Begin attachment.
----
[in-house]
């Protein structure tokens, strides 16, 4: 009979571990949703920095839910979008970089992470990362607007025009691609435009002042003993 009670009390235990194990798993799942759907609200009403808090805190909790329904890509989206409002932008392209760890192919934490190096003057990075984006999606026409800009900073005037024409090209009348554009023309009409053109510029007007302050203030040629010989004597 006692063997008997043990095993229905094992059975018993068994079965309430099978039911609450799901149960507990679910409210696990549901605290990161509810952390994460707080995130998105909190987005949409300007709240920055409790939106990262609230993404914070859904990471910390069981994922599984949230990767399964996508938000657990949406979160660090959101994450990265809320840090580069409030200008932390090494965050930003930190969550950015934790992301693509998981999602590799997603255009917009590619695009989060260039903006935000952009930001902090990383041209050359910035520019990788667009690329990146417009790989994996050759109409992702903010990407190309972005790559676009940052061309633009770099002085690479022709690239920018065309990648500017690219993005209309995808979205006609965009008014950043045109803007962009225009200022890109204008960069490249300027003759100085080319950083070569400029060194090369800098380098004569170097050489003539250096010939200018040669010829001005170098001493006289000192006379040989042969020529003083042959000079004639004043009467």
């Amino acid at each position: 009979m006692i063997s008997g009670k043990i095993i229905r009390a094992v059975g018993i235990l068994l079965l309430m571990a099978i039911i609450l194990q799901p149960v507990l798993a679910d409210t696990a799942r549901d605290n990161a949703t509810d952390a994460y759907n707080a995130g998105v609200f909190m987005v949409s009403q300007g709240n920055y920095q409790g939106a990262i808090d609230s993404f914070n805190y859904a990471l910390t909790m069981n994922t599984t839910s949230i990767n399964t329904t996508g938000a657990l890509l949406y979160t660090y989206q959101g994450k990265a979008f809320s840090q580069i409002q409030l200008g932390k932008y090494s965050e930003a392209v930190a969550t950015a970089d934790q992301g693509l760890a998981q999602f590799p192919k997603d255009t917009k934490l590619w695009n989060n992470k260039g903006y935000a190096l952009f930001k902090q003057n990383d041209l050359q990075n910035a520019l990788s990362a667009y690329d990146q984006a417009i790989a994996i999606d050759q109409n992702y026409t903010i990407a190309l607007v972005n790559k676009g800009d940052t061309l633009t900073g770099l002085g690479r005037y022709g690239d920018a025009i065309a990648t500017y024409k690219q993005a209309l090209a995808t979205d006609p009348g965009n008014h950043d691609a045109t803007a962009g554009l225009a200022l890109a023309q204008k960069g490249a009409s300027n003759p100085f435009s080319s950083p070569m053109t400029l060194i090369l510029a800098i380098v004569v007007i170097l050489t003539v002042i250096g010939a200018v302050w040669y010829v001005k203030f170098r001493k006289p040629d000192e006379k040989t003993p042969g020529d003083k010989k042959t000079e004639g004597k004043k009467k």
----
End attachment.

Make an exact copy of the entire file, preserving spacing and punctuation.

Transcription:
[in-house]
């Protein structure tokens, strides 16, 4: 009979571990949703920095839910979008970089992470990362607007025009691609435009002042003993 009670009390235990194990798993799942759907609200009403808090805190909790329904890509989206409002932008392209760890192919934490190096003057990075984006999606026409800009900073005037024409090209009348554009023309009409053109510029007007302050203030040629010989004597 006692063997008997043990095993229905094992059975018993068994079965309430099978039911609450799901149960507990679910409210696990549901605290990161509810952390994460707080995130998105909190987005949409300007709240920055409790939106990262609230993404914070859904990471910390069981994922599984949230990767399964996508938000657990949406979160660090959101994450990265809320840090580069409030200008932390090494965050930003930190969550950015934790992301693509998981999602590799997603255009917009590619695009989060260039903006935000952009930001902090990383041209050359910035520019990788667009690329990146417009790989994996050759109409992702903010990407190309972005790559676009940052061309633009770099002085690479022709690239920018065309990648500017690219993005209309995808979205006609965009008014950043045109803007962009225009200022890109204008960069490249300027003759100085080319950083070569400029060194090369800098380098004569170097050489003539250096010939200018040669010829001005170098001493006289000192006379040989042969020529003083042959000079004639004043009467």
């Amino acid at each position: 009979m006692i063997s008997g009670k043990i095993i229905r009390a094992v059975g018993i235990l068994l079965l309430m571990a099978i039911i609450l194990q799901p149960v507990l798993a679910d409210t696990a799942r549901d605290n990161a949703t509810d952390a994460y759907n707080a995130g998105v609200f909190m987005v949409s009403q300007g709240n920055y920095q409790g939106a990262i808090d609230s993404f914070n805190y859904a990471l910390t909790m069981n994922t599984t839910s949230i990767n399964t329904t996508g938000a657990l890509l949406y979160t660090y989206q959101g994450k990265a979008f809320s840090q580069i409002q409030l200008g932390k932008y090494s965050e930003a392209v930190a969550t950015a970089d934790q992301g693509l760890a998981q999602f590799p192919k997603d255009t917009k934490l590619w695009n989060n992470k260039g903006y935000a190096l952009f930001k902090q003057n990383d041209l050359q990075n910035a520019l990788s990362a667009y690329d990146q984006a417009i790989a994996i999606d050759q109409n992702y026409t903010i990407a190309l607007v972005n790559k676009g800009d940052t061309l633009t900073g770099l002085g690479r005037y022709g690239d920018a025009i065309a990648t500017y024409k690219q993005a209309l090209a995808t979205d006609p009348g965009n008014h950043d691609a045109t803007a962009g554009l225009a200022l890109a023309q204008k960069g490249a009409s300027n003759p100085f435009s080319s950083p070569m053109t400029l060194i090369l510029a800098i380098v004569v007007i170097l050489t003539v002042i250096g010939a200018v302050w040669y010829v001005k203030f170098r001493k006289p040629d000192e006379k040989t003993p042969g020529d003083k010989k042959t000079e004639g004597k004043k009467k």